14. Mr. Haque, learned Advocate, appearing for the State respondent, also argued in the same fashion as Mr. Roy did in the instant case.

15. Heard the learned Advocates of the parties. Considered the materials on record.

16. It is, no doubt, true that Sub-section (12) of Section 21B provides for an appeal against such an order before the appellate authority as prescribed therein. Sub-section (13) of Section 21B provides that the order passed by the authority as referred to in Sub-section (12) thereof on the said appeal shall be final.

17. On consideration of the aforesaid provisions, I find much substance in the first contention of Mr. Roy regarding the maintainability of this writ petition before this Court.

18. Such objection regarding maintainability of the writ petition, however, was not taken by Mr. Roy at the inception of hearing. On the contrary, an affidavit has been used by the respondent Nos. 4 & 5 in connection with this writ petition.

19. Thus, when the writ petition was entertained and the affidavit was exchanged, this Court does not think it fit to reject the writ petition on the ground of its maintainability alone because of availability of the alternative remedy by of appeal.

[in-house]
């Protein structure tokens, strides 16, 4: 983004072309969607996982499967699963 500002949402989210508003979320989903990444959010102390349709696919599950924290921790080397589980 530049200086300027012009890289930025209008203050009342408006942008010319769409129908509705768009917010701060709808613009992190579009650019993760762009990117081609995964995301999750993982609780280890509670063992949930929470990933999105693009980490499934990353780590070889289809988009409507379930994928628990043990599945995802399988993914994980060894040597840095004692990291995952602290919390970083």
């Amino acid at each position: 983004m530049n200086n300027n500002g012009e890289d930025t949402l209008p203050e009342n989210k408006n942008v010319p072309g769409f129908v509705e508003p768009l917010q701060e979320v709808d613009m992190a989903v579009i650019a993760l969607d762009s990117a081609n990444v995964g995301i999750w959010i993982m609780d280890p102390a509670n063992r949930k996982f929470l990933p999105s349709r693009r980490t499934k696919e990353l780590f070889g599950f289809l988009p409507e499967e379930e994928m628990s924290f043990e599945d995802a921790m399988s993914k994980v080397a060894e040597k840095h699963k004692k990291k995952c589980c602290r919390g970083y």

20. Accordingly, this Court feels it necessary to consider the writ petition on merit.

21. Section 21B of the West Bengal Municipal Act, 1993 is a self-content provision dealing with removal of a Councillor on declaration of his disqualification for being a Councillor on any of the grounds as mentioned therein.

22. Sub-section (7) of Section 21B of the said Act provides that such an application can be filed by the leader as referred to in Sub-section (3) of Section 21B. It necessarily follows that an application under Sub-section (7) of Section 21B of the said Act cannot be maintained by any other person other than a leader as referred to in Sub-section (3) of Section 21B of the said Act.

23. Sub-section (3) of Section 21B of the said Act consists of two parts. The first part deals with selection of leader by adopting a resolution by the elected Councillors set up by the recognised political parties within a particular time. The second part of the said sub-section casts a duty upon such leader to furnish the following documents to the competent authority within fifteen days from the date of his selection as leader:

(i) A copy of the resolution,

(ii) A signed statement containing the names, addresses and constituencies of himself and other Councillors set up by such recognised political party, and